sometime by them, successive Governments, this needs to be bi-partisan for some long

period or else we won't

actually get change there.

You can go and ask an alcoholic, should they be

allowed to drink, what are

they going to tell you? As

Jenny Macklin says forget

about the rights of people to

get drunk, what about the

rights of kids to grow up in

a safe environment, the

rights of their mothers to

live without being bashed by

their husbands. Do you think

this is a bipartisan area,

despite what's said why don't

the two leaders go out and do

more events together in

indigenous communities, when

you break it down they're not

too dissimilar. No, I think

it is largely bipartisan now

because of the very intense

nature of politics at the

moment in this parliament

because of Tony Abbott style

it often can be seen not to

be so. Really Tony Abbott

believes in this tough love approach as does the Government. If he was in

power he would be pursuing

particular measures. The

Greens don't like it, they

hate the intervention, they

particularly believe there's

still elements of racial

discrimination going on here

because proportionately in

the Northern tet you've got a

lot more indigenous people

this will apply so. The left

won't be all that happy with

what's been announced. For

as long as we've had this

debate there's two sides to

thing argument. There's your

left which says what about

the rights of people. Then

you've got the other side of

the argument which says yes,

but these problems are so

serious that they require

unusual measures. And that -

nothing is going to change

with this, there's going to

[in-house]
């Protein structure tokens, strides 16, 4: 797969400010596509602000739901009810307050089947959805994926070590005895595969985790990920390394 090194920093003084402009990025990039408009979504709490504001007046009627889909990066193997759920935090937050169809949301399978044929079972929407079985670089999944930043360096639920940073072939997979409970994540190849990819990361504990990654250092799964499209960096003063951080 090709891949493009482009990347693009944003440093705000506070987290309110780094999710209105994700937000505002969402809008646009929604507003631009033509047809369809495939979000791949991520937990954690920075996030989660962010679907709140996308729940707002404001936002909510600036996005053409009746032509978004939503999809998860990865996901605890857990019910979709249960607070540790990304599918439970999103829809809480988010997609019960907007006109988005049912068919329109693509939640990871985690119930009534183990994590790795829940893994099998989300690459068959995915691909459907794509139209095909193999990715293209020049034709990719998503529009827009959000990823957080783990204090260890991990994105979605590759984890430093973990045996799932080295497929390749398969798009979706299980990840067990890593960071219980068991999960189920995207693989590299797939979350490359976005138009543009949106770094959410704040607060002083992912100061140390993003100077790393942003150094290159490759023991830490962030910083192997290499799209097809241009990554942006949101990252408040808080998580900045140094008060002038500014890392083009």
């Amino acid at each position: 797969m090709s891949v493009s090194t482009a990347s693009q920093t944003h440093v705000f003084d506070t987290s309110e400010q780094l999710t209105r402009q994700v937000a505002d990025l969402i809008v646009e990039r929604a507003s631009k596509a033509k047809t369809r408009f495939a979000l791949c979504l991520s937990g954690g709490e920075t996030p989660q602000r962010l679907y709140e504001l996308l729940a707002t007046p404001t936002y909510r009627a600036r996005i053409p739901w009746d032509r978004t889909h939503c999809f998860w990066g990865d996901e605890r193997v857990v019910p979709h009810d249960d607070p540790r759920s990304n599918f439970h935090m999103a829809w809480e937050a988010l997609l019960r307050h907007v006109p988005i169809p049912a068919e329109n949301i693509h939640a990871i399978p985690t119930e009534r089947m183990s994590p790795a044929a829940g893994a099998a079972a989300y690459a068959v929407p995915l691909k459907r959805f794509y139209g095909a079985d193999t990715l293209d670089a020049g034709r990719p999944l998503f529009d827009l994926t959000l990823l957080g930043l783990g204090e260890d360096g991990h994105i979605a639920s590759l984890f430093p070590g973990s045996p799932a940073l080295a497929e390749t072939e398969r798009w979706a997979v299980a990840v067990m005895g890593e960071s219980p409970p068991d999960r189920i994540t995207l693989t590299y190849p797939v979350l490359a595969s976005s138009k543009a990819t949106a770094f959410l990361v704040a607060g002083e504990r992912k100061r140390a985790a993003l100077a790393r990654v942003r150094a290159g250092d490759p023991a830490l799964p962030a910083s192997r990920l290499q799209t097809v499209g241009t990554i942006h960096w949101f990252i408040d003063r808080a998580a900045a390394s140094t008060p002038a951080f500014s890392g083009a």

be that argument for as long

as we go. I don't know if the

Greens people who are

critical of that have been up

into some of these

communities, I assume they

have. But if you talk to both

sides of the argument as the

Minister says she has, you get this thing copping through about women and children, what about the

future, forget about rights,

what about kids? Let's go to

an area where there is far

more political divide between

Labor and the Coalition at

least, the carbon tax, every

other day we're getting

different reports on whether

they're making progress or at

each other's throats. At the

end of last week it seemed

they were having a few

difficulties, but today

reports at least that they

are getting closer to a deal.

Both Bob broin and his deputy

were asked about the progress

being made or otherwise. Here

is their response. We have

very real hubldss in the

negotiation process. We are

all working very hard, and

that means all of us, to try

and get an outcome because we

gave an undertaking that we

would try to get a carbon

price by the end of the

month. We're certainly trying

to do that. Trying to get an

agreement by the end of the

month. Michelle, how do you

see things going? I'm not

sure whether they'll actually

make the deadline of the end

of the month but tomorrow be

very soon after. I think if

you take the helicopter view

you would have to say from

all we're hearing from them

and from the underlying

political interests of Labor

and the Greens they will get

a deal. Yes, there are a

couple of outstanding issues,

no doubt these are difficult

so you get all the argy-bargy

of the actual haggling but in

the end they're going to get

a deal and it's going to be a

compromise. Bob Brown has said numerous times it won't

be a Green deal, it will be